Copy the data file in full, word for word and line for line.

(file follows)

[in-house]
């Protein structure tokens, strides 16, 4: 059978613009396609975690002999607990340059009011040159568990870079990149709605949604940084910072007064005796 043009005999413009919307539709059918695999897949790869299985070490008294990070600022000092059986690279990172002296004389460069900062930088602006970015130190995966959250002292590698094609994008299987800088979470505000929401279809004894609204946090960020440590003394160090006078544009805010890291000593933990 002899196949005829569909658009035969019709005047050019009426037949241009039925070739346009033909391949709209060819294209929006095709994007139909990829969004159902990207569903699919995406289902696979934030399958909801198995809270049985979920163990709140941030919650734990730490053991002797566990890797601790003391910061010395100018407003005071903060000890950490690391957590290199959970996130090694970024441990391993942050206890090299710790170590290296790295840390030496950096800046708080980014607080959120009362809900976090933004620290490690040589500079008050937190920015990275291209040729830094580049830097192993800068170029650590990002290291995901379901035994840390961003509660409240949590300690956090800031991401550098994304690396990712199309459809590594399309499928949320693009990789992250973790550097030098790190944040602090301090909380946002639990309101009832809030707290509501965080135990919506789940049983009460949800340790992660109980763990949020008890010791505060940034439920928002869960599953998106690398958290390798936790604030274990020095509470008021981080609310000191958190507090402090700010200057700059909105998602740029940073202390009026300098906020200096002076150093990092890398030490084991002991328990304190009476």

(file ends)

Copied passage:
[in-house]
């Protein structure tokens, strides 16, 4: 059978613009396609975690002999607990340059009011040159568990870079990149709605949604940084910072007064005796 043009005999413009919307539709059918695999897949790869299985070490008294990070600022000092059986690279990172002296004389460069900062930088602006970015130190995966959250002292590698094609994008299987800088979470505000929401279809004894609204946090960020440590003394160090006078544009805010890291000593933990 002899196949005829569909658009035969019709005047050019009426037949241009039925070739346009033909391949709209060819294209929006095709994007139909990829969004159902990207569903699919995406289902696979934030399958909801198995809270049985979920163990709140941030919650734990730490053991002797566990890797601790003391910061010395100018407003005071903060000890950490690391957590290199959970996130090694970024441990391993942050206890090299710790170590290296790295840390030496950096800046708080980014607080959120009362809900976090933004620290490690040589500079008050937190920015990275291209040729830094580049830097192993800068170029650590990002290291995901379901035994840390961003509660409240949590300690956090800031991401550098994304690396990712199309459809590594399309499928949320693009990789992250973790550097030098790190944040602090301090909380946002639990309101009832809030707290509501965080135990919506789940049983009460949800340790992660109980763990949020008890010791505060940034439920928002869960599953998106690398958290390798936790604030274990020095509470008021981080609310000191958190507090402090700010200057700059909105998602740029940073202390009026300098906020200096002076150093990092890398030490084991002991328990304190009476």